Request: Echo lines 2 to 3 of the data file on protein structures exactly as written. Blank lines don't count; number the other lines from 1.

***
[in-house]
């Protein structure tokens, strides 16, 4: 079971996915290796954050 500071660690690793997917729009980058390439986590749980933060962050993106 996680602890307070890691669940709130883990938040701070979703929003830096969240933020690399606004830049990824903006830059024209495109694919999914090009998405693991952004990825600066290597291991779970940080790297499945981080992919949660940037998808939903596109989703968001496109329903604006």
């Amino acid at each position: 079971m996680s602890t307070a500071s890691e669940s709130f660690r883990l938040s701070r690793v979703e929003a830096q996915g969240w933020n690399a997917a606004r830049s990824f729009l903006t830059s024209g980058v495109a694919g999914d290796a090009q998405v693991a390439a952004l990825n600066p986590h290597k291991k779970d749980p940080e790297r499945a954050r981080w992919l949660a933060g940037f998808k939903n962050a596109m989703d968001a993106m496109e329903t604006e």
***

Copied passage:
């Protein structure tokens, strides 16, 4: 079971996915290796954050 500071660690690793997917729009980058390439986590749980933060962050993106 996680602890307070890691669940709130883990938040701070979703929003830096969240933020690399606004830049990824903006830059024209495109694919999914090009998405693991952004990825600066290597291991779970940080790297499945981080992919949660940037998808939903596109989703968001496109329903604006």
């Amino acid at each position: 079971m996680s602890t307070a500071s890691e669940s709130f660690r883990l938040s701070r690793v979703e929003a830096q996915g969240w933020n690399a997917a606004r830049s990824f729009l903006t830059s024209g980058v495109a694919g999914d290796a090009q998405v693991a390439a952004l990825n600066p986590h290597k291991k779970d749980p940080e790297r499945a954050r981080w992919l949660a933060g940037f998808k939903n962050a596109m989703d968001a993106m496109e329903t604006e």